Bitstamp has just become the first nationally regulated bitcoin exchange in Europe, with a license granted by the Grand Duchy’s government to operate as a “payment institution” (on par with Visa or Maestro cards, for example).
Bitcoin is a decentralised peer-to-peer digital currency, which allows users to make transactions without an intermediary, with all transactions recorded in a public ledger known as the “blockchain”.
Founded in Slovenia in 2011, Bitstamp identified Luxembourg as the best place to move back in 2014. “With our company growing quickly, we thought we needed more regulatory oversight, so we started looking into various jurisdictions and Luxembourg stood out by a huge margin,” recounts Nejc Kodric, the firm’s co-founder and CEO. “I had a two-day trip in Luxembourg to meet with all of the key stakeholders like [the promotion group] Luxembourg for Finance, CSSF [Luxembourg’s financial regulator] and the ministry of finance, and I was very amazed by the high level of understanding they had about bitcoin. Whoever I spoke with knew all about blockchain, mining and decentralised ledger,” he says.
Due to Luxembourg’s pro-bitcoin stance, Bitstamp didn’t need to worry about convincing stakeholders of the virtual currency’s value, but rather needed to demonstrate that they were a company that would be able to meet the strict regulatory requirements. “There was lots of dialogue with the CSSF about what should be the best industry practice for virtual transactions; that was the challenging part,” says Kodric. The result of this two-year process is their national license as a payment institution, which not only allows them to carry out trading in Luxembourg, but across all 28 EU member states.
In developed countries like Luxembourg, bitcoin is seen as another asset class. “People may invest some of their savings to gold and bitcoin is often seen as virtual gold; it has similar characteristics and is very complementary.” However, it represents an important alternative in developing countries, where it is more widely used. “In countries like Argentina, Venezuela or the Philippines, where people may not have access to banking products, or their currencies are being devalued, it represents a straw value, an alternative monetary system that protects the value of their savings,” states Kodric.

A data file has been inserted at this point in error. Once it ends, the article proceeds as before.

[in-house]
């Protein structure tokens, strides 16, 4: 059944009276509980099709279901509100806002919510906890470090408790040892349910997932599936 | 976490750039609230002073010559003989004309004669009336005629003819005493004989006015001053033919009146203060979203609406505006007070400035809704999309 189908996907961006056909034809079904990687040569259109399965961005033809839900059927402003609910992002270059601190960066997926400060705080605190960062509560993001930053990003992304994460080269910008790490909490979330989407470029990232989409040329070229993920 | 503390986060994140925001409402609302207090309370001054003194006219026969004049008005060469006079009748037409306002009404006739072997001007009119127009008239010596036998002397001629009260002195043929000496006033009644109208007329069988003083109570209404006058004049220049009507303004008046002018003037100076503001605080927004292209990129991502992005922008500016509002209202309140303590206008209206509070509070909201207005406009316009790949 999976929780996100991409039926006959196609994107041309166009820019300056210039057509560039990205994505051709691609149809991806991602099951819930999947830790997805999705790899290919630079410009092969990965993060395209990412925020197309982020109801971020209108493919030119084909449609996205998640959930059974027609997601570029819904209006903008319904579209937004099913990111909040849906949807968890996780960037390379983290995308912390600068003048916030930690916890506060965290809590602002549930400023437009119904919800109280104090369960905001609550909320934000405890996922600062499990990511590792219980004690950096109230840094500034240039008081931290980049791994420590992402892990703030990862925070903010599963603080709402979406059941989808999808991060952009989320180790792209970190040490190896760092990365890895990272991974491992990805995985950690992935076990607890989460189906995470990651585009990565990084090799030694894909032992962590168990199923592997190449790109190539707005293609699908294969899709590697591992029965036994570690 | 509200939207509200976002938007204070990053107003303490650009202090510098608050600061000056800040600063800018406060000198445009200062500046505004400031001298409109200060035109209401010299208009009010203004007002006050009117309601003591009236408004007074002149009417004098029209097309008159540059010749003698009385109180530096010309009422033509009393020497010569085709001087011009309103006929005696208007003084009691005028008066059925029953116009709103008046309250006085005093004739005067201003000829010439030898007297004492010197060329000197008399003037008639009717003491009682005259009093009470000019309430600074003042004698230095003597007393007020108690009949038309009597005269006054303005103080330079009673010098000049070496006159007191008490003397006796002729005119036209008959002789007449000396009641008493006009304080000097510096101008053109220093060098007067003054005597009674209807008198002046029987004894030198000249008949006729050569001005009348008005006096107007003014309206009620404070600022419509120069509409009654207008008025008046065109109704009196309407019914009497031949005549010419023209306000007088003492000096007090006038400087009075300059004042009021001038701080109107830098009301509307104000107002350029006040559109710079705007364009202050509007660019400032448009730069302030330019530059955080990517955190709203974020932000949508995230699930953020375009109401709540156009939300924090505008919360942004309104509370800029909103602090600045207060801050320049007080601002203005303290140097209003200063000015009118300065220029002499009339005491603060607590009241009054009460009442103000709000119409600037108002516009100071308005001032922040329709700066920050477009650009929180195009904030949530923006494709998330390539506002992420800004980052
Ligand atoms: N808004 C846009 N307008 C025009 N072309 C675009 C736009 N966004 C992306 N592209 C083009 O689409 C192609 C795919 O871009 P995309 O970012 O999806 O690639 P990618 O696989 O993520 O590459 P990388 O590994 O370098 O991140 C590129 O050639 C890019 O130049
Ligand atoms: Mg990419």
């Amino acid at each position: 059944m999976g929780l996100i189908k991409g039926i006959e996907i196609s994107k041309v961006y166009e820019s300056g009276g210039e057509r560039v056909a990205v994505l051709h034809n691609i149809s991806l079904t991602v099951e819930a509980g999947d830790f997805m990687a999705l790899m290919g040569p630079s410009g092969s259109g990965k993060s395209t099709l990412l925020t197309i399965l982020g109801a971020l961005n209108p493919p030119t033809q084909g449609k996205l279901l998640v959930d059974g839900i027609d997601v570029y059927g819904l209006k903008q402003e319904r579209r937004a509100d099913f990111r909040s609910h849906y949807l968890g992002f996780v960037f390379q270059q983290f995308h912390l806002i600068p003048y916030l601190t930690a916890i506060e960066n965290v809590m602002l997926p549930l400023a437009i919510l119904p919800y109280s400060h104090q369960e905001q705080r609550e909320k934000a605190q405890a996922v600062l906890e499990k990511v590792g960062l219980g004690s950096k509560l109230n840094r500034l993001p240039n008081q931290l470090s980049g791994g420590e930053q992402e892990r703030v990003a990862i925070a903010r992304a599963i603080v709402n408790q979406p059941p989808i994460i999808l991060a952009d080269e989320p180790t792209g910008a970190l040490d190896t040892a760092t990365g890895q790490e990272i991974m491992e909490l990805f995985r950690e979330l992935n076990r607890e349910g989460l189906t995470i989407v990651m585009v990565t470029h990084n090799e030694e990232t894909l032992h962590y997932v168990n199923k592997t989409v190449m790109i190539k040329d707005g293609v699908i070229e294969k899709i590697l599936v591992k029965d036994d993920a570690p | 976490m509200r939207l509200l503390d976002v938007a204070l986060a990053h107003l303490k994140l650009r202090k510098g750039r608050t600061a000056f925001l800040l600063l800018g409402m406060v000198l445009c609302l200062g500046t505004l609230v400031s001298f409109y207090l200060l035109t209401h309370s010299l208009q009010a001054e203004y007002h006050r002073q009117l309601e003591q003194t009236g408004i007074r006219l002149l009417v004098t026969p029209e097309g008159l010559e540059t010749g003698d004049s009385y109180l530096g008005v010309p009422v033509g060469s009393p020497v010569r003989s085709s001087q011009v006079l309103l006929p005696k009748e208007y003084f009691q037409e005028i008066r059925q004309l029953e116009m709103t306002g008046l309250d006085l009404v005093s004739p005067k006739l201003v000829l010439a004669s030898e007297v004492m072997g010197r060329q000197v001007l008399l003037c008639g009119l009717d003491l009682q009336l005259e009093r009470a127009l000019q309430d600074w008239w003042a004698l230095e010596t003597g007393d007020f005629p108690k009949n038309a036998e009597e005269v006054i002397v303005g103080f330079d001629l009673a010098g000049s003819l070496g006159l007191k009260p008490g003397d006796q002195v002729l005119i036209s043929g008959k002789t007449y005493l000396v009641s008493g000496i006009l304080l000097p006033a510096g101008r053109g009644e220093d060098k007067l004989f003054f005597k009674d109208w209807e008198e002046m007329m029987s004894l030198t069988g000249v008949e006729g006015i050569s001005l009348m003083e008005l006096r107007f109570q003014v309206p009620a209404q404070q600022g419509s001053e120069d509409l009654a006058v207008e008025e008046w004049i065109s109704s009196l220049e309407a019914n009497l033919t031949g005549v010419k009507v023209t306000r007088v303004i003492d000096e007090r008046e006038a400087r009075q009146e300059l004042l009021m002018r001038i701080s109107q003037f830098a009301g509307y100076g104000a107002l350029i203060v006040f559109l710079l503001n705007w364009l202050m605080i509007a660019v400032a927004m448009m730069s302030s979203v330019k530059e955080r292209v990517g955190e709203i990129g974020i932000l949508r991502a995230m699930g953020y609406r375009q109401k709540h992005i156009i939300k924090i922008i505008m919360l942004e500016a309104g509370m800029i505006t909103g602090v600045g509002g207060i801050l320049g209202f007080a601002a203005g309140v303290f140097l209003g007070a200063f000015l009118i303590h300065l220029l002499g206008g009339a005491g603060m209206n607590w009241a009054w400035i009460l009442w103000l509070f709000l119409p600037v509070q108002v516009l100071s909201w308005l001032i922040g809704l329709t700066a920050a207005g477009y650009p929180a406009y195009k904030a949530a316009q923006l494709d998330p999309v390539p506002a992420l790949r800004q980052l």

Bitstamp is now settling into its new headquarters in Luxembourg City, where its management team, soon to grow from three to five people, is located. Operational staff will remain in Slovenia.
Kodric sees the recognition of Bitstamp as a financial institution as forward thinking. “At the very beginning, when none of the other countries are taking an industry seriously, Luxembourg is already finding ways to prepare so that companies in these new industries can have a secure, supportive environment in which to grow their business.” He predicts that Luxembourg will grow as a fintech hub through the arrival of a new group of companies active in bitcoin and blockchain. “Others are looking at our use case and migrating here. A microclimate is already forming around blockchain in Luxembourg.”